It is important to bear in mind that when you are within a partial eclipse, the photosphere — the bright part of the Sun — is still visible. You should never look at this directly, as it is always capable of causing permanent eye damage, even when almost completely covered.

The Annular Eclipse

An annular eclipse occurs when the Moon covers the centre of the Sun, but not its edges, leaving a ring (or annulus) of the Sun visible around its edges. This image illustrates how an annular eclipse can occur:

Here, the Moon in its elliptical orbit is farther from the Earth, and the umbra is too short to reach the Earth. However, the Moon is directly in front of the Sun, so the parts of the Earth underneath it see a partial eclipse where the centre of the Sun, rather than a "bite" at the side, is covered. This leaves a ring — an annulus — of the Sun visible round the edges of the Moon. (An annulus is the shape of a circle with its centre cut out.) Technically, this is a central eclipse with a magnitude less than 1.000.

People off to one side of the eclipse track fall under the penumbra (not shown in this diagram, for simplicity), and see a normal partial eclipse.

As with a partial eclipse, an annular eclipse leaves a section of the Sun's photosphere visible at all times, so again it cannot safely be viewed with the naked eye.

The Hybrid Eclipse

A hybrid, or annular/total, eclipse is an eclipse which is seen as annular by some parts of the Earth, and total by others (and also as a partial eclipse over a much larger area). This image illustrates how a hybrid eclipse can occur:

Here, the Moon is just far enough from the Earth that the umbra can't reach the "sides" of the Earth, so as the eclipse begins, the western portions of the Earth see an annular eclipse as the day begins. In the diagram, observers in the upper and lower parts of the eclipse track will see an annular eclipse.

As the eclipse path moves on, the umbra has less far to travel to reach the Earth, and is just long enough to reach the "centre" (ie. the part most directly facing the Moon); so observers in the centre of the eclipse track see a total eclipse. Such an eclipse would have a magnitude greater than 1.000, since the magnitude given for an eclipse represents the magnitude at maximum eclipse; but during the ends of the eclipse, the magnitude is less than 1.000.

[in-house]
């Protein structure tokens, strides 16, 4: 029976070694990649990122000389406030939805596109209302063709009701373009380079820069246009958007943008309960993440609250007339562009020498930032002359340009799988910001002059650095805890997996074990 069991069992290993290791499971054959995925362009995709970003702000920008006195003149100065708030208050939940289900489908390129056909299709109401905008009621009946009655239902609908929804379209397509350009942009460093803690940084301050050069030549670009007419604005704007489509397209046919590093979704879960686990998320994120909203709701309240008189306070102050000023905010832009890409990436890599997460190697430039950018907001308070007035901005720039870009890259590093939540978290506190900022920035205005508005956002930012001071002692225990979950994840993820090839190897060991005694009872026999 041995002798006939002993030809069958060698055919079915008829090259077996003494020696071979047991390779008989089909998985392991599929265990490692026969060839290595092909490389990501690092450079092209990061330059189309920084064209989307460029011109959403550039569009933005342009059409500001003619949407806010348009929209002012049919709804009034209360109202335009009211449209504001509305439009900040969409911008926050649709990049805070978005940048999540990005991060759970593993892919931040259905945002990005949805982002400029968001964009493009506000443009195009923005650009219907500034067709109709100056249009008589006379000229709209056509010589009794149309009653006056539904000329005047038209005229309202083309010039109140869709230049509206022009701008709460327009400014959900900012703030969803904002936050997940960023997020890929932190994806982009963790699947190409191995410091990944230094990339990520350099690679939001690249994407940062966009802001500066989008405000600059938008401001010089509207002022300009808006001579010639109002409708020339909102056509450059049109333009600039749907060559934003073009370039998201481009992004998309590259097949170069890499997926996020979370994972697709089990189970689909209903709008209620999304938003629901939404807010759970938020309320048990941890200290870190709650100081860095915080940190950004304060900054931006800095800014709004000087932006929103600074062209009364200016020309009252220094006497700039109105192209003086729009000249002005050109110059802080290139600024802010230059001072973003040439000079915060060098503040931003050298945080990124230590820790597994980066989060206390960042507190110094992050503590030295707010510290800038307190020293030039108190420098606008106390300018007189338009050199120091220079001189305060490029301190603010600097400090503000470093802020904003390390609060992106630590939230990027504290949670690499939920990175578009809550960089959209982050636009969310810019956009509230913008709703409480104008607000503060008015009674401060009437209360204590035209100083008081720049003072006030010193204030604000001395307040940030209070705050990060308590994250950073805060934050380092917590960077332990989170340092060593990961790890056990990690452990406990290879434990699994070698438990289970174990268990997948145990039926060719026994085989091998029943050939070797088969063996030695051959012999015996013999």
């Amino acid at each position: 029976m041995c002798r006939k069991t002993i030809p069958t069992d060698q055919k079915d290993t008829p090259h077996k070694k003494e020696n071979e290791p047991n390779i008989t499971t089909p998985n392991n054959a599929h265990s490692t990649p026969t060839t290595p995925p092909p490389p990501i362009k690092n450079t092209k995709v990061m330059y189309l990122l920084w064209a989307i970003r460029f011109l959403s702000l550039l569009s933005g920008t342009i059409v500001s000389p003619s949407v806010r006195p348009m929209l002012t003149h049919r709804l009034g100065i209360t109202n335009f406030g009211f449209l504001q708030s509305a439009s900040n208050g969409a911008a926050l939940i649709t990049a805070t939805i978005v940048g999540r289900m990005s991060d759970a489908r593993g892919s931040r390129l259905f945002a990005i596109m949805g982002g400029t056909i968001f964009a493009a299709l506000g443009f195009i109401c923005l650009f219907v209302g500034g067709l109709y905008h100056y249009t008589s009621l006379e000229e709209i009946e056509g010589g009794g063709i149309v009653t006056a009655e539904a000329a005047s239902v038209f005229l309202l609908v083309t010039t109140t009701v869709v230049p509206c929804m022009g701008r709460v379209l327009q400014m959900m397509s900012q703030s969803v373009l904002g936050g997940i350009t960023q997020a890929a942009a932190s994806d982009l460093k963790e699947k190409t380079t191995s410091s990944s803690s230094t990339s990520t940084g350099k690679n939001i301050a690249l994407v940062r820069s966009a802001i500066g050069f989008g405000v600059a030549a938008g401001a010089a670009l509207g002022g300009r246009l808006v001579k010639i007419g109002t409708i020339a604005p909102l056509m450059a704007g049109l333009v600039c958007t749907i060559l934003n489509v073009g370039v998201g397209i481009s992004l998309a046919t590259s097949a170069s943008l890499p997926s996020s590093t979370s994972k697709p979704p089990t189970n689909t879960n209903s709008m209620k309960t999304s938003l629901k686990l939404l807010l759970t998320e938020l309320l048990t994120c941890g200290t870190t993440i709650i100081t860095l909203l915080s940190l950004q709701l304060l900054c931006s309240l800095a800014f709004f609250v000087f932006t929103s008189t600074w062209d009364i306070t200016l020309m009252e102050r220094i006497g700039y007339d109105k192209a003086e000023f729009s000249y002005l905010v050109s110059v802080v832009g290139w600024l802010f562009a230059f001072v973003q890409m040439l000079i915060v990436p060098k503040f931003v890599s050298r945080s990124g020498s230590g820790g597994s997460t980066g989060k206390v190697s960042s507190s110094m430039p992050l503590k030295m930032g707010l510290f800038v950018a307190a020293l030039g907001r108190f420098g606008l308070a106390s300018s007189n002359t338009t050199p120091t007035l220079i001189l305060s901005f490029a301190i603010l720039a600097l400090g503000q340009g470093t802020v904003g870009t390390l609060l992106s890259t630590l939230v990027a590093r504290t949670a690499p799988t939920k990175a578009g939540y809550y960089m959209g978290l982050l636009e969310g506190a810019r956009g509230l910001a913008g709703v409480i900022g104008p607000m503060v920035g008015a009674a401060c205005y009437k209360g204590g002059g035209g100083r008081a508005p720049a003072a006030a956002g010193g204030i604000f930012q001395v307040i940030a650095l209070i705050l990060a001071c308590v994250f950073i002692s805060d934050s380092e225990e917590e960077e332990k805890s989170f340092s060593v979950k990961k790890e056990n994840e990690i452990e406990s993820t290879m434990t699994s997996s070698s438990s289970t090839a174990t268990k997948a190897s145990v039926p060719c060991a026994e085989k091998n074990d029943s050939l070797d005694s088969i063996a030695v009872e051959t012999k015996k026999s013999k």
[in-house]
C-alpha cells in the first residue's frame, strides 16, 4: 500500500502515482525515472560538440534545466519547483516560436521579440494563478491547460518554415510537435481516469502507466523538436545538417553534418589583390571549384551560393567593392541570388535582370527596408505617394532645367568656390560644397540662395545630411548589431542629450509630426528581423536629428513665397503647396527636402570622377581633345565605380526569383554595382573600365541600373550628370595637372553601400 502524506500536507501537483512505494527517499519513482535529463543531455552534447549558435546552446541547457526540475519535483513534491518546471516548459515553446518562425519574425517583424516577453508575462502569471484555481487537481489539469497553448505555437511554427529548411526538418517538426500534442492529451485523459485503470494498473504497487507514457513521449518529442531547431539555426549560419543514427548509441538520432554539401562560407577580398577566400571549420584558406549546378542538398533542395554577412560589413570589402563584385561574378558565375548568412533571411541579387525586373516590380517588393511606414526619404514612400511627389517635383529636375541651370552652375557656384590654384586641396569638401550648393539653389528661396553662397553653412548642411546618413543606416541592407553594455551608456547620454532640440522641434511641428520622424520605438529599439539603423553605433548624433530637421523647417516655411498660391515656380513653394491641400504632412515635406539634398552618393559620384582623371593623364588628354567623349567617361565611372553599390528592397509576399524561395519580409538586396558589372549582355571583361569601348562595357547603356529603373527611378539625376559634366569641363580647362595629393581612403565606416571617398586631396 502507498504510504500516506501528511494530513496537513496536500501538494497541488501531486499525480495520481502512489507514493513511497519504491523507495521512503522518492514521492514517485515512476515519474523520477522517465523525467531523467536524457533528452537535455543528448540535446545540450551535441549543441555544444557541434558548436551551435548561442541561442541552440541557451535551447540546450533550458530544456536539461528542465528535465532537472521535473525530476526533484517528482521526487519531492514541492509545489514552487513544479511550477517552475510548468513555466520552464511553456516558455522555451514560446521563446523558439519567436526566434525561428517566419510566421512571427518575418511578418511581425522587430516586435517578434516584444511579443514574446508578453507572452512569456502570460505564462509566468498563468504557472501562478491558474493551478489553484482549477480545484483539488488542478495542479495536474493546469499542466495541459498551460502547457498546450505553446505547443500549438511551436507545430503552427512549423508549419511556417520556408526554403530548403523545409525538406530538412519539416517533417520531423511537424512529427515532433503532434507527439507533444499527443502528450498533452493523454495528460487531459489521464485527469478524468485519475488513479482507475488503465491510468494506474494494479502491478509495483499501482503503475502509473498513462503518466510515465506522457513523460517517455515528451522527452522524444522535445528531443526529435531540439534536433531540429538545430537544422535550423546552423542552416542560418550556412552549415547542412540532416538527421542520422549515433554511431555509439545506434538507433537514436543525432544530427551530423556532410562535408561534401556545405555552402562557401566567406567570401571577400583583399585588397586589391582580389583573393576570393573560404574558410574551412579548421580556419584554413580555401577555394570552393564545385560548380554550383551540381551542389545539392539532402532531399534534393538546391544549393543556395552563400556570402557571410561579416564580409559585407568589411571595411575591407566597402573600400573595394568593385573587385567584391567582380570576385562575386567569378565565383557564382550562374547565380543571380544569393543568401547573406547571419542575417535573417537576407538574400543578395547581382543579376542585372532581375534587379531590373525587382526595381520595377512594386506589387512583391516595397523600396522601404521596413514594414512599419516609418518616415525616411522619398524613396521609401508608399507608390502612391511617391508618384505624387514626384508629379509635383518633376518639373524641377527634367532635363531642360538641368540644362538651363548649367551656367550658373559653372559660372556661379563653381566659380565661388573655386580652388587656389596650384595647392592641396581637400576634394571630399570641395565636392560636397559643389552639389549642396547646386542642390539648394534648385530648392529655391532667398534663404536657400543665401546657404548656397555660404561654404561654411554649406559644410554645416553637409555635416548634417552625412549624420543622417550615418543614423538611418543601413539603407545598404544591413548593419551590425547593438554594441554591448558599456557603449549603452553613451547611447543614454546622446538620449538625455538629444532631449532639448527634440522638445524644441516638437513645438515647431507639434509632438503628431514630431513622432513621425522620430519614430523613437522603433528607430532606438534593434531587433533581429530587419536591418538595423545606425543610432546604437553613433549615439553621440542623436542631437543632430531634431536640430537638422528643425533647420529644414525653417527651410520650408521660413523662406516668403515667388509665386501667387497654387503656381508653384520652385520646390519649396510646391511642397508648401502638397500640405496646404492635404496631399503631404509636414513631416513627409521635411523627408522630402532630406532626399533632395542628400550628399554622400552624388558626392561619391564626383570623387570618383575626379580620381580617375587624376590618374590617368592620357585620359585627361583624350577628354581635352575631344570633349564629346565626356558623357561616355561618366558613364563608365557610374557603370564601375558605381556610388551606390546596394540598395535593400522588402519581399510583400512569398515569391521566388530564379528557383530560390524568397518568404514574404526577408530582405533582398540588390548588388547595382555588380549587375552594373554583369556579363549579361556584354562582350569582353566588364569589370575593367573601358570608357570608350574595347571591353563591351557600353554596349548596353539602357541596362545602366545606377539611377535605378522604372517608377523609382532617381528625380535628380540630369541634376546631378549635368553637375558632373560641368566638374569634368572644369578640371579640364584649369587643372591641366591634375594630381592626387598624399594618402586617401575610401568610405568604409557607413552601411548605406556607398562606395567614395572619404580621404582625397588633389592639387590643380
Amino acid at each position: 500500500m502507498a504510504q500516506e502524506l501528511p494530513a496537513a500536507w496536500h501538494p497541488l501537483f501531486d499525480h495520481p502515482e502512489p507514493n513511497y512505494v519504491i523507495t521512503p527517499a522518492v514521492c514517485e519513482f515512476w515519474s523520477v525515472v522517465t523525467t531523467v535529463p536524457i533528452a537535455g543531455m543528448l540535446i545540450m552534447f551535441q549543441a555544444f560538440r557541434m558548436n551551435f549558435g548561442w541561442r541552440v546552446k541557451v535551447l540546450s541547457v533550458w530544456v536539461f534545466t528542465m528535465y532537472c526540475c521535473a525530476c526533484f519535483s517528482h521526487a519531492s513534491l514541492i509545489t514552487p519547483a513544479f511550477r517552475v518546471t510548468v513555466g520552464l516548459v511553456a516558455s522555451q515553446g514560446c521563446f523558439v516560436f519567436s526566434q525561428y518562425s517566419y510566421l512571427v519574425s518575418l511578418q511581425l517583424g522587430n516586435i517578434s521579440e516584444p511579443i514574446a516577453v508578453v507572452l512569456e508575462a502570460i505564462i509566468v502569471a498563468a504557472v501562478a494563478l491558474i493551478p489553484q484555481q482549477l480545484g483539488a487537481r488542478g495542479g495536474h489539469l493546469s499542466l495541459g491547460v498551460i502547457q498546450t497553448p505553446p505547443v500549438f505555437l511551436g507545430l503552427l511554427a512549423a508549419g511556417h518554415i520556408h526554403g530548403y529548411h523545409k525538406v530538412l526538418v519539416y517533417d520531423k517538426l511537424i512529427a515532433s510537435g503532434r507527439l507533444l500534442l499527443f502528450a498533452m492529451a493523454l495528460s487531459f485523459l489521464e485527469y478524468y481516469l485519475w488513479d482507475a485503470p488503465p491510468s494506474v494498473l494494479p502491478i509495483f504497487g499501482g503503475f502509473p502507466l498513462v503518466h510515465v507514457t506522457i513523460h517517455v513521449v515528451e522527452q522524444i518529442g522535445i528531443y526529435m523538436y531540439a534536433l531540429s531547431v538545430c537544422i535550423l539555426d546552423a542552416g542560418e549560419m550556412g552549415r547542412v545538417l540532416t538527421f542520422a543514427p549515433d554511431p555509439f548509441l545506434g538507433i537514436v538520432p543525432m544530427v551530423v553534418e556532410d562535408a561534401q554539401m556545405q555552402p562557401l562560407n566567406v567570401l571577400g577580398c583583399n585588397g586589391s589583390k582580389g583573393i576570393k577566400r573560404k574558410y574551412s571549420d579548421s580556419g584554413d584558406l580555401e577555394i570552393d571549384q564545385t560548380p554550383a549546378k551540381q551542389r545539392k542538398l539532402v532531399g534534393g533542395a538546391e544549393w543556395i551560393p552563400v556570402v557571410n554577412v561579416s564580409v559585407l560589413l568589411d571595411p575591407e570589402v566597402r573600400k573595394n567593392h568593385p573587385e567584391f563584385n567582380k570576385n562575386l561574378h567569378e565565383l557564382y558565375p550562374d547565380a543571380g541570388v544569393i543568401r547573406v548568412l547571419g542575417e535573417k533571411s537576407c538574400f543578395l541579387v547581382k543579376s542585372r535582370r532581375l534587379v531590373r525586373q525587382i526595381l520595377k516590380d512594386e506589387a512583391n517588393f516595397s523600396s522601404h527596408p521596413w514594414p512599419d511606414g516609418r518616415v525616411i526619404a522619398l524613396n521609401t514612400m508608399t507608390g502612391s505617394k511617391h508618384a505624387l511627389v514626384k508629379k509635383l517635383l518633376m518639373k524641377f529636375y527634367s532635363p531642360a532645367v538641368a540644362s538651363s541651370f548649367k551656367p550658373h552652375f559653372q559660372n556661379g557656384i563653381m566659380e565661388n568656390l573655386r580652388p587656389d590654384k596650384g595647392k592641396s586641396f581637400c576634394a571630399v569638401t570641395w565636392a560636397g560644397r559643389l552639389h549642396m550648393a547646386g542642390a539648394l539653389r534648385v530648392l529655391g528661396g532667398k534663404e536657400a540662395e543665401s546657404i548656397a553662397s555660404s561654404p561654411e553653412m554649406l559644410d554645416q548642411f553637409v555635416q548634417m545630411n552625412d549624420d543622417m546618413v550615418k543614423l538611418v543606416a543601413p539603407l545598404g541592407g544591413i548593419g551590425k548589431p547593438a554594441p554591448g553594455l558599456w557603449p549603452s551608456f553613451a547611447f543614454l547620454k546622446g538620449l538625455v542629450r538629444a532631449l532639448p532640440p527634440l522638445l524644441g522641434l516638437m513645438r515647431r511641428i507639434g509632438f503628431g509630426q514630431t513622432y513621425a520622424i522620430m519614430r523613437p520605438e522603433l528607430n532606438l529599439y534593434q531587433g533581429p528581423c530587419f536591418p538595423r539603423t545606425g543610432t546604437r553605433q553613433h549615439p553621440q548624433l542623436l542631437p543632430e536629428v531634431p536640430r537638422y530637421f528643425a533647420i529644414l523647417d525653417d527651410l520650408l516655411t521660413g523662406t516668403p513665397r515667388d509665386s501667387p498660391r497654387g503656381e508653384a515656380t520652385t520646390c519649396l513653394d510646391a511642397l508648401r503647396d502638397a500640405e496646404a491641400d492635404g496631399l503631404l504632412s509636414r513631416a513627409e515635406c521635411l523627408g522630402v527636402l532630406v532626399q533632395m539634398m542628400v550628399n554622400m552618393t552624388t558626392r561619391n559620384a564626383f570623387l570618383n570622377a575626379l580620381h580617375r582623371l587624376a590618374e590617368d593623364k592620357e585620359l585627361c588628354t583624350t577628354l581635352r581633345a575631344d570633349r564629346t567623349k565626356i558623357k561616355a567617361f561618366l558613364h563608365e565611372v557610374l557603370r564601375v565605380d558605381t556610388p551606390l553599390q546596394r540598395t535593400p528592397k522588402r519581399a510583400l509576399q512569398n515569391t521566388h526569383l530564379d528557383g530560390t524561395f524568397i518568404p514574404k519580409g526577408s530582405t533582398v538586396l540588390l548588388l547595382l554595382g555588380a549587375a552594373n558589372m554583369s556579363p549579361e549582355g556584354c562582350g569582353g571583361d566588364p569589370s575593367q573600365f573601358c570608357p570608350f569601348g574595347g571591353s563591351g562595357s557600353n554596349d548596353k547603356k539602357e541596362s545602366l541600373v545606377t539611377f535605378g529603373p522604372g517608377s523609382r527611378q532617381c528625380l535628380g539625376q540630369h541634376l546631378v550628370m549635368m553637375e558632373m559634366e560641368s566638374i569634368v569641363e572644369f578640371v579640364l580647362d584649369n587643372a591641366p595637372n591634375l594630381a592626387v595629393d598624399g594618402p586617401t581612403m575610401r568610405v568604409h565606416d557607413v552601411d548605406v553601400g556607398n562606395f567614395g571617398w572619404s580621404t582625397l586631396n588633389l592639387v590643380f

People standing near, but not in, the annular/total eclipse track, would see a normal partial eclipse.

With the Moon that far from the Earth, the visible total eclipse will be a pretty small eclipse — i.e. with a narrow track, and short duration. For example, in the hybrid eclipse of April 8 2005, the total part of the eclipse was visible for 42 seconds at its maximum point, and its track was no more than 27km wide.

It Goes The Wrong Way!

So much for how eclipses happen — but one question that often comes up is, why does the eclipse go from West to East, when the Sun and Moon go the other way?

Well, the movement of the Moon — from East to West — is, in fact, an illusion caused by the Earth's rotation. As a matter of fact, the Moon orbits in the same direction that the Earth rotates; anticlockwise, as seen from above the North pole. But whereas the Earth takes just 24 hours to do one rotation, the Moon takes a month to go round the Earth (actually, the Moon takes 27.32 days to orbit the Earth).